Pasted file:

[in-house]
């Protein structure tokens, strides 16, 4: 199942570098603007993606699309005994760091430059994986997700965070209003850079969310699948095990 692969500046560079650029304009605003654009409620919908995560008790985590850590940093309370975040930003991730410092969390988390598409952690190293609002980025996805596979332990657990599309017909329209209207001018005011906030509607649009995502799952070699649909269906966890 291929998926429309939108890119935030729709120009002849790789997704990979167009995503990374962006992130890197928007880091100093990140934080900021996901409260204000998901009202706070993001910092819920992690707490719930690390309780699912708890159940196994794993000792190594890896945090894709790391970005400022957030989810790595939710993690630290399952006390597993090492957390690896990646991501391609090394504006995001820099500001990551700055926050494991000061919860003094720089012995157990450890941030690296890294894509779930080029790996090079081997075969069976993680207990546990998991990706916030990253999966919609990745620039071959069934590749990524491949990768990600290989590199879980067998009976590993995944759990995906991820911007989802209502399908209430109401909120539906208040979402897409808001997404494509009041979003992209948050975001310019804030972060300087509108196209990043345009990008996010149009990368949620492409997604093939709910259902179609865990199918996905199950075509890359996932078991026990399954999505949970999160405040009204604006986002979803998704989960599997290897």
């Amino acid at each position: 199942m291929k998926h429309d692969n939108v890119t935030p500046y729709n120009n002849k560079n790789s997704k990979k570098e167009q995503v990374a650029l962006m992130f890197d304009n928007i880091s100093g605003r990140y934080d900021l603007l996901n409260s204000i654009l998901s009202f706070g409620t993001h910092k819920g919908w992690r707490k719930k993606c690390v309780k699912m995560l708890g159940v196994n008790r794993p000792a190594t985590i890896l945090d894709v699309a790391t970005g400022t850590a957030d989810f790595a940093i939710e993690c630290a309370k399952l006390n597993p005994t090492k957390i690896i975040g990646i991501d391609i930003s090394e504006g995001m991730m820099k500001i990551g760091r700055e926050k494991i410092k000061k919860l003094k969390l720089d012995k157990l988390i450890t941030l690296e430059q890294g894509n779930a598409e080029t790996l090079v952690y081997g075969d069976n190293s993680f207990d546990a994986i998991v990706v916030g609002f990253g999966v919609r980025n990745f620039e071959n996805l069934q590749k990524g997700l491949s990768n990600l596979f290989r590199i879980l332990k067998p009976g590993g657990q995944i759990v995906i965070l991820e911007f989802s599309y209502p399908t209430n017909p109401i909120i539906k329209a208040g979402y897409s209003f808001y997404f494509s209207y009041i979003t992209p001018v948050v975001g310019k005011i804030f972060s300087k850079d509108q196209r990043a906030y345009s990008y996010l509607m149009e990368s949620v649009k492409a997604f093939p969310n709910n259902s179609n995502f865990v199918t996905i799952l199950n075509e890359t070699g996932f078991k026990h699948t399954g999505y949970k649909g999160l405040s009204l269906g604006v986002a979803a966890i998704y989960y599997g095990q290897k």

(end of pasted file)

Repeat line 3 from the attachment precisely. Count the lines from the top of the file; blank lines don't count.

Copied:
């Amino acid at each position: 199942m291929k998926h429309d692969n939108v890119t935030p500046y729709n120009n002849k560079n790789s997704k990979k570098e167009q995503v990374a650029l962006m992130f890197d304009n928007i880091s100093g605003r990140y934080d900021l603007l996901n409260s204000i654009l998901s009202f706070g409620t993001h910092k819920g919908w992690r707490k719930k993606c690390v309780k699912m995560l708890g159940v196994n008790r794993p000792a190594t985590i890896l945090d894709v699309a790391t970005g400022t850590a957030d989810f790595a940093i939710e993690c630290a309370k399952l006390n597993p005994t090492k957390i690896i975040g990646i991501d391609i930003s090394e504006g995001m991730m820099k500001i990551g760091r700055e926050k494991i410092k000061k919860l003094k969390l720089d012995k157990l988390i450890t941030l690296e430059q890294g894509n779930a598409e080029t790996l090079v952690y081997g075969d069976n190293s993680f207990d546990a994986i998991v990706v916030g609002f990253g999966v919609r980025n990745f620039e071959n996805l069934q590749k990524g997700l491949s990768n990600l596979f290989r590199i879980l332990k067998p009976g590993g657990q995944i759990v995906i965070l991820e911007f989802s599309y209502p399908t209430n017909p109401i909120i539906k329209a208040g979402y897409s209003f808001y997404f494509s209207y009041i979003t992209p001018v948050v975001g310019k005011i804030f972060s300087k850079d509108q196209r990043a906030y345009s990008y996010l509607m149009e990368s949620v649009k492409a997604f093939p969310n709910n259902s179609n995502f865990v199918t996905i799952l199950n075509e890359t070699g996932f078991k026990h699948t399954g999505y949970k649909g999160l405040s009204l269906g604006v986002a979803a966890i998704y989960y599997g095990q290897k």